How Chicago's political machine endures corruption: One voter's story
This is a true story about Chicago's Democratic machine politics, an urban brand that has produced President-elect Barack Obama, White House chief-of-staff-designate Rahm Emanuel and now, notoriously, Illinois Gov. Rod Blagojevich, accused of selling his nomination to a vacant U.S. Senate seat.
From a distance many observers might not understand how the state's Democratic political organization keeps getting elected for generations, when what all those people elsewhere ever hear about are corruption scandals in the Windy City or Land of Lincoln, as The Ticket detailed here Thursday.
Why wouldn't Chicago voters ever rise up and toss the rascals out?
This story concerns a young woman named Cindy. It occurred some years ago but could have happened yesterday given the constant internal regeneration of the Cook County machine, currently under the command of Mayor Richard M. Daley and about four dozen loyal aldermen, each with their own longstanding loyal organizations.
Cindy was working her way through college in night classes. After school late one evening, she went grocery shopping and was walking home on a deserted residential street on Chicago's North Side carrying two bags.
Suddenly, a disheveled man waving a kitchen knife jumped out of the bushes. He knocked her down, grabbed her purse and ran off.
Shaken, Cindy later reported it to the police, who were ...
... sympathetic but offered little hope of catching the likely drug addict.
The next morning on her way to work Cindy walked passed the crime scene, hoping perhaps to retrieve at least her discarded purse. She found nothing but approached a nearby city garbage crew working its way down the miles of back alleys that honeycomb the Windy City.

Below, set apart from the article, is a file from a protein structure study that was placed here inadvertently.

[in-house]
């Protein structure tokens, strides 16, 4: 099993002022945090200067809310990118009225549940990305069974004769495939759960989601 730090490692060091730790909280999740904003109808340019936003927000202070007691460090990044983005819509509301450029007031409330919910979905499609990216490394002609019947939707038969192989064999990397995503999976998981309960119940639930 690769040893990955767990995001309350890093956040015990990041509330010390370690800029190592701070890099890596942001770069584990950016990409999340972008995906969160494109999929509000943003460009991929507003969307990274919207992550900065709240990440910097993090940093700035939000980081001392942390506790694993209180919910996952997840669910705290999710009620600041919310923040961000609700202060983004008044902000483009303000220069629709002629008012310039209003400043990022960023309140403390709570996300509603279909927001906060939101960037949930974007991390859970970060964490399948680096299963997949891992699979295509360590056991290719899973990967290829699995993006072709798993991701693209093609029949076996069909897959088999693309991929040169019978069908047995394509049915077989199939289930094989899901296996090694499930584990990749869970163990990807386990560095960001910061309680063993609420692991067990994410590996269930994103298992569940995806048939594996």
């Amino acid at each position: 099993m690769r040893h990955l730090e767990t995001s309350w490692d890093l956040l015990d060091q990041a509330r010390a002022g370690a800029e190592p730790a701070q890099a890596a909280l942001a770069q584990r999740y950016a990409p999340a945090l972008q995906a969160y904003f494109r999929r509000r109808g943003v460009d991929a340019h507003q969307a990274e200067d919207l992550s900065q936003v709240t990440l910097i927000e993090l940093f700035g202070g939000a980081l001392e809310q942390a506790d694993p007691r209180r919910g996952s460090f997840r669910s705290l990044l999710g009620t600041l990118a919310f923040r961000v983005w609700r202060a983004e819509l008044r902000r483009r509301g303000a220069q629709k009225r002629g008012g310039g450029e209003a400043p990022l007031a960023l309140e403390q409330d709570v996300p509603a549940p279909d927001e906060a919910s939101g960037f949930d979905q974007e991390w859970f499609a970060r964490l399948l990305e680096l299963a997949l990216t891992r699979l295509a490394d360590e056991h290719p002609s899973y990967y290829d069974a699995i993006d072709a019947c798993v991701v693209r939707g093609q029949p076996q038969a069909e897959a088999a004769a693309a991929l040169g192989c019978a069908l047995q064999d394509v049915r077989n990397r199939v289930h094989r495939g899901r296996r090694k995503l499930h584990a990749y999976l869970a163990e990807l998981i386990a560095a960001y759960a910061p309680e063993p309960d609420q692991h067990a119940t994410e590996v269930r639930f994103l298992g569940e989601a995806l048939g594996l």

Had they by any chance seen a new, red suede purse?
Yes, said the city worker. In fact, he'd just dumped it in the truck. He'd wondered why anyone would throw such a nice thing into a garbage can. Cindy said she'd been mugged the previous night and knew the money was gone but wondered about recovering her purse.
The captain met the crew and Cindy at the yard. He ordered the truck dumped until the purse fell out. He waded into the stinking garbage and recovered it.
Then he drove Cindy to a dry cleaners near her apartment, paid in advance for the cleaning, gave Cindy the receipt and drove her downtown to work.
There, he asked to speak to her supervisor. He explained the circumstances and asked Cindy's boss to please excuse her late arrival, which the man readily did.
The precinct captain returned to his city job.
Cindy and her boss told that story often over time. Chicagoans nod their head. People elsewhere shake their heads.
But that's not the end. Several months later, on a Saturday afternoon, the precinct captain appeared at Cindy's apartment door. He was pleased to learn that Cindy got her clean purse back and all was well. He hoped she'd vote in the election coming in 10 days.
Cindy did indeed vote in that municipal election. She enthusiastically cast her ballot to reelect the man who was mayor the awful night she got mugged.
And in Chicago that makes perfect sense.
Photo credits: Windy City Guide (top); Associated Press (Blagojevich, Obama, Mayor Richard M. Daley).